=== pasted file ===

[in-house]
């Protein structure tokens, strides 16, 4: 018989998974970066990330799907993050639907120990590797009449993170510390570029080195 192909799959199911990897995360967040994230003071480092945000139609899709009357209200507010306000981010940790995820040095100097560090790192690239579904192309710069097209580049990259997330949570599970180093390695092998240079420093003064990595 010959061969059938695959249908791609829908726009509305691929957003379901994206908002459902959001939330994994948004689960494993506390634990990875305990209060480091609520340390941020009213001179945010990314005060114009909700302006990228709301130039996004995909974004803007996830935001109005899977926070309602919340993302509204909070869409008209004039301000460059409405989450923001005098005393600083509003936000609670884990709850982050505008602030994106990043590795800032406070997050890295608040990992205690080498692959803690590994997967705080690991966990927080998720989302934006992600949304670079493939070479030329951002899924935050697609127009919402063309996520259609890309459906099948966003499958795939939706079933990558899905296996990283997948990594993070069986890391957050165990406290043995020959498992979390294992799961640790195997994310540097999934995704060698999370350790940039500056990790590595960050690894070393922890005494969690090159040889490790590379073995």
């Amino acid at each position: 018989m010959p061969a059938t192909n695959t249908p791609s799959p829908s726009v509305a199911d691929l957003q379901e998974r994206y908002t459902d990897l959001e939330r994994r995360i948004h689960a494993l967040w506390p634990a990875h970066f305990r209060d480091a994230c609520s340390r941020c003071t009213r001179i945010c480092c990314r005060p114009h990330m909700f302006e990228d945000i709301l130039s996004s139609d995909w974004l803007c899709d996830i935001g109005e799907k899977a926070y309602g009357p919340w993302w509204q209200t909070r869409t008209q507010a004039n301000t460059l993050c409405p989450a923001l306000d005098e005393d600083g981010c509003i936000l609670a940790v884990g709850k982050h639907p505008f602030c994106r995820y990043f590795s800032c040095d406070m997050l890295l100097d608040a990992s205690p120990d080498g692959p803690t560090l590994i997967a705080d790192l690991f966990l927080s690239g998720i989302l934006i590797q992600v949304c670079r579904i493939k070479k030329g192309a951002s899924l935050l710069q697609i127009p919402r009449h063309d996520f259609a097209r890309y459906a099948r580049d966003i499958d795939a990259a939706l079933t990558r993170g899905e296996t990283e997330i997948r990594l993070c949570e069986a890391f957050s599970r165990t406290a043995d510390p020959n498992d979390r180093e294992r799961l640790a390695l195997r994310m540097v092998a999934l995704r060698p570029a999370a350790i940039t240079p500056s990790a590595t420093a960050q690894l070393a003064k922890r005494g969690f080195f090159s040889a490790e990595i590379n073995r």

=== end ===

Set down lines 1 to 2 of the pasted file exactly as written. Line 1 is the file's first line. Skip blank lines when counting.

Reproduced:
[in-house]
């Protein structure tokens, strides 16, 4: 018989998974970066990330799907993050639907120990590797009449993170510390570029080195 192909799959199911990897995360967040994230003071480092945000139609899709009357209200507010306000981010940790995820040095100097560090790192690239579904192309710069097209580049990259997330949570599970180093390695092998240079420093003064990595 010959061969059938695959249908791609829908726009509305691929957003379901994206908002459902959001939330994994948004689960494993506390634990990875305990209060480091609520340390941020009213001179945010990314005060114009909700302006990228709301130039996004995909974004803007996830935001109005899977926070309602919340993302509204909070869409008209004039301000460059409405989450923001005098005393600083509003936000609670884990709850982050505008602030994106990043590795800032406070997050890295608040990992205690080498692959803690590994997967705080690991966990927080998720989302934006992600949304670079493939070479030329951002899924935050697609127009919402063309996520259609890309459906099948966003499958795939939706079933990558899905296996990283997948990594993070069986890391957050165990406290043995020959498992979390294992799961640790195997994310540097999934995704060698999370350790940039500056990790590595960050690894070393922890005494969690090159040889490790590379073995």